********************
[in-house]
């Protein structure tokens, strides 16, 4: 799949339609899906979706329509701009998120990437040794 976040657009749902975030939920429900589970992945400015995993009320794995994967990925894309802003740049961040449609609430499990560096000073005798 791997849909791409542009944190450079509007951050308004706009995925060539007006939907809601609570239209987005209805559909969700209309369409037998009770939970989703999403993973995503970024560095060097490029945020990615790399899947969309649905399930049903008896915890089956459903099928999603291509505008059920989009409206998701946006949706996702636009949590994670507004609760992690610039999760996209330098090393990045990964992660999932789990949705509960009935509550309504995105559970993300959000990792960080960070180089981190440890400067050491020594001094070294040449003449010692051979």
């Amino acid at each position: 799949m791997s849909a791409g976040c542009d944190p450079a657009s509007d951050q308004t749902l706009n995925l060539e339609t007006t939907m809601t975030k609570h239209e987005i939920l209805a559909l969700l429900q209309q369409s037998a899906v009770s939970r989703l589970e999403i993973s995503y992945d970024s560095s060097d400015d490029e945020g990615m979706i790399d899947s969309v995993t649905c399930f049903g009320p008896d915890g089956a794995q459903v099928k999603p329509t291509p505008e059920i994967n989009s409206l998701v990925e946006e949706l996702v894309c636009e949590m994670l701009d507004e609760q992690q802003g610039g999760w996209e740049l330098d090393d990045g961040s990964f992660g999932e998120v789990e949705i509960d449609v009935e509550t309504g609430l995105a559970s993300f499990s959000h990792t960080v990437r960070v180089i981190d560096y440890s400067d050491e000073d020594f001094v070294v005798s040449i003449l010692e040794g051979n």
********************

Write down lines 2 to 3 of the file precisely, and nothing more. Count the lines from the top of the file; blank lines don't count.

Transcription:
């Protein structure tokens, strides 16, 4: 799949339609899906979706329509701009998120990437040794 976040657009749902975030939920429900589970992945400015995993009320794995994967990925894309802003740049961040449609609430499990560096000073005798 791997849909791409542009944190450079509007951050308004706009995925060539007006939907809601609570239209987005209805559909969700209309369409037998009770939970989703999403993973995503970024560095060097490029945020990615790399899947969309649905399930049903008896915890089956459903099928999603291509505008059920989009409206998701946006949706996702636009949590994670507004609760992690610039999760996209330098090393990045990964992660999932789990949705509960009935509550309504995105559970993300959000990792960080960070180089981190440890400067050491020594001094070294040449003449010692051979």
């Amino acid at each position: 799949m791997s849909a791409g976040c542009d944190p450079a657009s509007d951050q308004t749902l706009n995925l060539e339609t007006t939907m809601t975030k609570h239209e987005i939920l209805a559909l969700l429900q209309q369409s037998a899906v009770s939970r989703l589970e999403i993973s995503y992945d970024s560095s060097d400015d490029e945020g990615m979706i790399d899947s969309v995993t649905c399930f049903g009320p008896d915890g089956a794995q459903v099928k999603p329509t291509p505008e059920i994967n989009s409206l998701v990925e946006e949706l996702v894309c636009e949590m994670l701009d507004e609760q992690q802003g610039g999760w996209e740049l330098d090393d990045g961040s990964f992660g999932e998120v789990e949705i509960d449609v009935e509550t309504g609430l995105a559970s993300f499990s959000h990792t960080v990437r960070v180089i981190d560096y440890s400067d050491e000073d020594f001094v070294v005798s040449i003449l010692e040794g051979n």